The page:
with respect to this search goal. Obviously supportive and ambiguous information will

be classified as "confirming," while counterdiagnostic and obviously irrelevant










information will be classified as "not confirming." When information is classified as

"confirming," it will strengthen consumers' belief in the benefit, even when it also

supports that the product will not deliver the benefit. On the other hand, when

information is classified as "not confirming," it will weaken consumers' belief in the

benefit, even when it also does not support that the product will not deliver the benefit.

For instance, suppose that a consumer is testing an advertising claim and is

confronted with an ambiguous product experience. According to the process described

above, the consumer will search for information that confirms the advertising claim and,

since the ambiguous experience can easily be interpreted as consistent with the claim, she

will classify it as "confirming" and strengthen her belief in the claim. This is indeed what

Hoch and Ha observed in their studies (Ha and Hoch 1989; Hoch and Ha 1986).

However, what would happen if this consumer would encounter obviously irrelevant

instead of ambiguous product information? In that case, she cannot interpret this

information as confirming the claim and she will classify it as "not confirming."

Moreover, her belief in the advertising claim will be weakened, even though the

information does not confirm that the claim is not true either. Thus, while this biased

hypothesis testing process may produce a confirmation bias when the product

information is ambiguous, the same process may produce a dilution effect when the

product information is obviously irrelevant.

The generality of the biased hypothesis testing explanation. While the biased

hypothesis testing explanation was formulated in a product judgment context, this same

mechanism may also apply to prior demonstrations of the dilution effect in other domains










(although I do not argue that one single mechanism is responsible for all observations of

the dilution effect). Consider, for instance, Shanteau's (1975) experiment in which

subjects draw from two boxes with different proportions of red and white beads. If

someone first draws predominantly red beads, this may create the hypothesis that the

beads are being sampled from the "red box." The person will now be looking for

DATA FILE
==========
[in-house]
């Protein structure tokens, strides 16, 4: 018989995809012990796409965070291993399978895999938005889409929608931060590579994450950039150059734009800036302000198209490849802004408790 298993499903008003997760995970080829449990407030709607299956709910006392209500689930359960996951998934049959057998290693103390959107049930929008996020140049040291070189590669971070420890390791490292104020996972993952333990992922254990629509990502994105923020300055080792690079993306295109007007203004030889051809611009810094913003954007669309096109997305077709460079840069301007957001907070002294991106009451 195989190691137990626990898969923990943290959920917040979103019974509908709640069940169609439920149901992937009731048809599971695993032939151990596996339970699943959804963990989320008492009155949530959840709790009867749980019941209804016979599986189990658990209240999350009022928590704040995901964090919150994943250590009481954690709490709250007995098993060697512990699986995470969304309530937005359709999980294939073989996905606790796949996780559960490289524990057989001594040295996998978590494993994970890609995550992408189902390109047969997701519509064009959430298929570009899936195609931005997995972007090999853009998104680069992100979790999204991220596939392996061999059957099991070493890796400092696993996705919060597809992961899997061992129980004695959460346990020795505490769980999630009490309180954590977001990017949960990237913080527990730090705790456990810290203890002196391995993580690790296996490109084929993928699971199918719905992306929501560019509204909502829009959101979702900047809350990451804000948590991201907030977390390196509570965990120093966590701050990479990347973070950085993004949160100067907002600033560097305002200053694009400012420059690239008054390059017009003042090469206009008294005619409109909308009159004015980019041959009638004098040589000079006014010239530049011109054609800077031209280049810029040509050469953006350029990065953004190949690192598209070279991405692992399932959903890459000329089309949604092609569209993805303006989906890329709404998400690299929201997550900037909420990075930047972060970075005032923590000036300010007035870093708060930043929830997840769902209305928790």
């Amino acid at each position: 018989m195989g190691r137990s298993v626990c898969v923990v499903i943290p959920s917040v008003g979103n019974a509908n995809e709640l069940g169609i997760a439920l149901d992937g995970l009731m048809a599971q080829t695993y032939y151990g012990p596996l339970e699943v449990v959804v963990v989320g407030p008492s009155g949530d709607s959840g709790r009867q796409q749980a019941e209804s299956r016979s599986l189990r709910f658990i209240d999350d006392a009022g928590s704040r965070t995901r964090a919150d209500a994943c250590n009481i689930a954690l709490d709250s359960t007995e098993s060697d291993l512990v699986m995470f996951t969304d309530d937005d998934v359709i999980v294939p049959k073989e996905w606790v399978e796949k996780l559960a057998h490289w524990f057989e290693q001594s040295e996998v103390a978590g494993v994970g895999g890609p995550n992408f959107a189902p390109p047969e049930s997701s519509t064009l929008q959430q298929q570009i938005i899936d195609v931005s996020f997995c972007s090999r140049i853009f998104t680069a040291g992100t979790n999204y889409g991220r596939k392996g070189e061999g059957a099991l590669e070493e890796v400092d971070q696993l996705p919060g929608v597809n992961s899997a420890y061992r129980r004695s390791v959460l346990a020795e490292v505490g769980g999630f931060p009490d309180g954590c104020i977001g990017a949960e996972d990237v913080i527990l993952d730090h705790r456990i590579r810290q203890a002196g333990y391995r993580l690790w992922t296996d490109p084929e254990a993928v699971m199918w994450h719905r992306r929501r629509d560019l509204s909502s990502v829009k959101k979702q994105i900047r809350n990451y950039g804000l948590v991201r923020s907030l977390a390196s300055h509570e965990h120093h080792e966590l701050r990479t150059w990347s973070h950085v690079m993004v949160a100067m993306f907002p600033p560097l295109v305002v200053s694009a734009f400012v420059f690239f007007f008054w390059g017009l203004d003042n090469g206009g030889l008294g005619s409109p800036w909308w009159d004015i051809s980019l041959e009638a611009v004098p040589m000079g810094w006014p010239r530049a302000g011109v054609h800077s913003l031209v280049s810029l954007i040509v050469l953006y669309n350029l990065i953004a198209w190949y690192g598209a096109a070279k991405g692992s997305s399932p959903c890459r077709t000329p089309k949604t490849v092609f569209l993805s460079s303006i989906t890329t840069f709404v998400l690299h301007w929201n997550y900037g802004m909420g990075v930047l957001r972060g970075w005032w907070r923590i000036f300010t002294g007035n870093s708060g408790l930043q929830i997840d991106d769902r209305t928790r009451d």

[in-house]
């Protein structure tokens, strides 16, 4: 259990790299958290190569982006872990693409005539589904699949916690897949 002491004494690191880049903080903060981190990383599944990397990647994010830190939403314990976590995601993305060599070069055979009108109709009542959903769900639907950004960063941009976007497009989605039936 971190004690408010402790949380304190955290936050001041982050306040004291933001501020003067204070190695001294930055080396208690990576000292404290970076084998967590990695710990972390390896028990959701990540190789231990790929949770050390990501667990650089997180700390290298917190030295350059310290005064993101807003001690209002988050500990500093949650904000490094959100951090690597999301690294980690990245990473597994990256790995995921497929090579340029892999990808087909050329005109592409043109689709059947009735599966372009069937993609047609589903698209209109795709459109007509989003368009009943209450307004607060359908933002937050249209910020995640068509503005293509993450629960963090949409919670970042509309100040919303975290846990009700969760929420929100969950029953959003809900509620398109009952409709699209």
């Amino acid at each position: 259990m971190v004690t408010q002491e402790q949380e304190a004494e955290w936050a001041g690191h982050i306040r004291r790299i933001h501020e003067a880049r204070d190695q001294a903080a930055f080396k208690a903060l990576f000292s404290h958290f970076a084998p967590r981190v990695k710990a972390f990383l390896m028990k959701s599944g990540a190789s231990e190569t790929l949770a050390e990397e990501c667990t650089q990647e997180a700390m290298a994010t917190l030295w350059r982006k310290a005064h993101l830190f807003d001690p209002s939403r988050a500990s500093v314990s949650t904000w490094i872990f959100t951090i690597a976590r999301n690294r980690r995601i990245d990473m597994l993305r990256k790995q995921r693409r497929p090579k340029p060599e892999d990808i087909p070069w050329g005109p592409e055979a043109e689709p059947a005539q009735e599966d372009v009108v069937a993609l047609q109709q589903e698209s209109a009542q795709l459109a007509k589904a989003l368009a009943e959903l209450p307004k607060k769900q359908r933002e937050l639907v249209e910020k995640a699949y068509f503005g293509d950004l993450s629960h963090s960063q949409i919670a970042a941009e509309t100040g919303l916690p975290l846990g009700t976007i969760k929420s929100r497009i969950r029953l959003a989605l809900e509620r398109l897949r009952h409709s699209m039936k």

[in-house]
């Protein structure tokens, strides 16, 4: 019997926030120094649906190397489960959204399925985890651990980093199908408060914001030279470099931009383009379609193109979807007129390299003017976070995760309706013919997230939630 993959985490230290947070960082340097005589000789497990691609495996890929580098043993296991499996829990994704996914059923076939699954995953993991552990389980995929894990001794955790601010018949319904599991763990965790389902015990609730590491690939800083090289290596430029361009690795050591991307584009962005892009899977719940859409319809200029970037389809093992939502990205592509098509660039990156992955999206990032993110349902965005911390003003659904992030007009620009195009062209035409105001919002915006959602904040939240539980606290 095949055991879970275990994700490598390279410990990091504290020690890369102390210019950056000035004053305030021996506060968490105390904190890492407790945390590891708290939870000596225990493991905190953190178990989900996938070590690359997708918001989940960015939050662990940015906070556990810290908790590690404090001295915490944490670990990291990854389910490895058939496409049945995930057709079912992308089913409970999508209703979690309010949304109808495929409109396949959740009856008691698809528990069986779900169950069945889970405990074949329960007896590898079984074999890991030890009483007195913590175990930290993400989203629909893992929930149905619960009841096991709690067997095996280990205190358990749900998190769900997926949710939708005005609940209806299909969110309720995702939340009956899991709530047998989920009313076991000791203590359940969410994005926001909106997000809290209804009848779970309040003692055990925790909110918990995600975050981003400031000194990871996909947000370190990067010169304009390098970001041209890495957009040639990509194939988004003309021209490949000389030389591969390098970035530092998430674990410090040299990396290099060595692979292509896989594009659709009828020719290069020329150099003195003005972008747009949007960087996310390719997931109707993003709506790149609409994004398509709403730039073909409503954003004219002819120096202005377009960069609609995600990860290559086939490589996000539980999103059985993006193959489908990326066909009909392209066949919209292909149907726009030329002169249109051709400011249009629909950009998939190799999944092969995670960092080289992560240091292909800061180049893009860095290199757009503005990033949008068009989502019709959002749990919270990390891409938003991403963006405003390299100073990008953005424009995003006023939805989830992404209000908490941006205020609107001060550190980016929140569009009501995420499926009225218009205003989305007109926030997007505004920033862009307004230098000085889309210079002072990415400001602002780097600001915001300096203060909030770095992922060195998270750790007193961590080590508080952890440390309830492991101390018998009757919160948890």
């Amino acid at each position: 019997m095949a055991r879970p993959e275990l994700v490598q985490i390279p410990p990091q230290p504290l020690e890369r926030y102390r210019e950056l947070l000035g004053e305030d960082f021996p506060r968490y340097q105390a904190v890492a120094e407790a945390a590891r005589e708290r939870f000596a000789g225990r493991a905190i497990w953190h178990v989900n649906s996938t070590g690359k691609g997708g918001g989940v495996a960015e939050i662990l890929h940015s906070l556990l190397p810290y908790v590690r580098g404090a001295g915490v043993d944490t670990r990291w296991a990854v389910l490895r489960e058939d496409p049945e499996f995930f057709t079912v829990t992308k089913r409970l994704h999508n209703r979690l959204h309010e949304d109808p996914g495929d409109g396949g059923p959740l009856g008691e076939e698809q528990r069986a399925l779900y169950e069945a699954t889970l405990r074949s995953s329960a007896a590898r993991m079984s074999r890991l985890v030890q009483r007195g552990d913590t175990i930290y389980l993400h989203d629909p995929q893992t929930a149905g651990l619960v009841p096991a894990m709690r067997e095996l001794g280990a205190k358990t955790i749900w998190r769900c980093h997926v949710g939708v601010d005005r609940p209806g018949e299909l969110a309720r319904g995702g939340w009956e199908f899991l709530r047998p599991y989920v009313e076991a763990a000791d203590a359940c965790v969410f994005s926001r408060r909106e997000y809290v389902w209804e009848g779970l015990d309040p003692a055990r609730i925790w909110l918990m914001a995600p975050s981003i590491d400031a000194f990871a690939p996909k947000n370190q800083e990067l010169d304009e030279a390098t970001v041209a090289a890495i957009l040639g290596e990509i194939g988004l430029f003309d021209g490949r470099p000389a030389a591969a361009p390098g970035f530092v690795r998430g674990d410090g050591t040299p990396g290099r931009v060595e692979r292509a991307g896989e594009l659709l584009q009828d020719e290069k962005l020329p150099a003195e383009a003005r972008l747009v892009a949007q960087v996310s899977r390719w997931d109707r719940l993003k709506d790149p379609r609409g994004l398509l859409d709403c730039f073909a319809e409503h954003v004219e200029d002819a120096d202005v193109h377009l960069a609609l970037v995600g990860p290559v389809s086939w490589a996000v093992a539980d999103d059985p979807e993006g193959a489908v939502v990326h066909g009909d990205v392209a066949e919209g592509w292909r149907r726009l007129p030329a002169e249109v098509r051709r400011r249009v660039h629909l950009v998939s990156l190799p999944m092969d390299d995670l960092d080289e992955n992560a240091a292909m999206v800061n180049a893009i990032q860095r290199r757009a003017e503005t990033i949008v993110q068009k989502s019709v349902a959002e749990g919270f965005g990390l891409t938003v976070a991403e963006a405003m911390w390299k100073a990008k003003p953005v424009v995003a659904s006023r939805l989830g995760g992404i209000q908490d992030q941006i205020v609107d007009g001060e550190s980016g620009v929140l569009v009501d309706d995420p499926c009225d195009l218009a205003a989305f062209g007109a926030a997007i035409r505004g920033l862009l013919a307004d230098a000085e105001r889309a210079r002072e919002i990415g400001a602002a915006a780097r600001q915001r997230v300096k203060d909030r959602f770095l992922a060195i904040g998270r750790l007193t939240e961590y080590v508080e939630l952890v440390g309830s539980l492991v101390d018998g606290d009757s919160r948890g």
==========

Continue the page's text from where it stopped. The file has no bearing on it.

information that confirms this hypothesis, i.e., draws with predominantly red beads. If

the second sample contains equal numbers of red and white beads, the sample will be

perceived as "not confirming" and confidence in the hypothesis will be reduced.

The four assumptions on which this alternative explanation is based will not hold

in all situations. For instance, consumers may not start out with the hypothesis that the

product will deliver the benefit, when they have a very negative prior opinion of that

product. In that case, they may test the hypothesis that the product will not deliver the

benefit. Similarly, consumers may sometimes consider the implications of the product

information for both the focal and alternative hypotheses (i.e., "Does this suggest that the

product will deliver the benefit, or does this suggest that the product will not deliver the

benefit?"). As will be demonstrated, the dilution effect will disappear, or even reverse, in

these situations.

Comparison with existing explanations. The proposed biased hypothesis testing

explanation is not incompatible with previous accounts of the dilution effect. As was

mentioned earlier, the averaging account may provide a description of people's behavior

rather than a description of their decision process (e.g., Lichtenstein et al. 1975). Thus, it

is plausible that when people engage in biased hypothesis testing, they may generate










responses that can often be perfectly described by an averaging model of information

integration. However, there are situations in which the predictions of the hypothesis

testing account can not be adequately represented by an averaging model. One such

situation will be examined in experiment 2.

The representativeness explanation, on the other hand, is more similar to the

biased hypothesis testing account. In fact, one could interpret the representativeness

heuristic as a heuristic hypothesis testing strategy: people may test hypotheses by relying

on the similarity between the evidence and the typical hypothesized outcome. However,

there are two important distinctions between the proposed explanation and the

representativeness account. On the one hand, the representativeness explanation is less

specific than the biased hypothesis testing account. The biased hypothesis testing

explanation explicitly states that, for the dilution effect to occur, the product information

needs to be processed with the hypothesis (i.e., the desired benefit) in mind. While this

constraint can be added to the representativeness explanation (i.e., the information needs

to be processed with the desired prototype in mind), it is not essential. If consumers first

form an impression of the described product and only then compare the product to the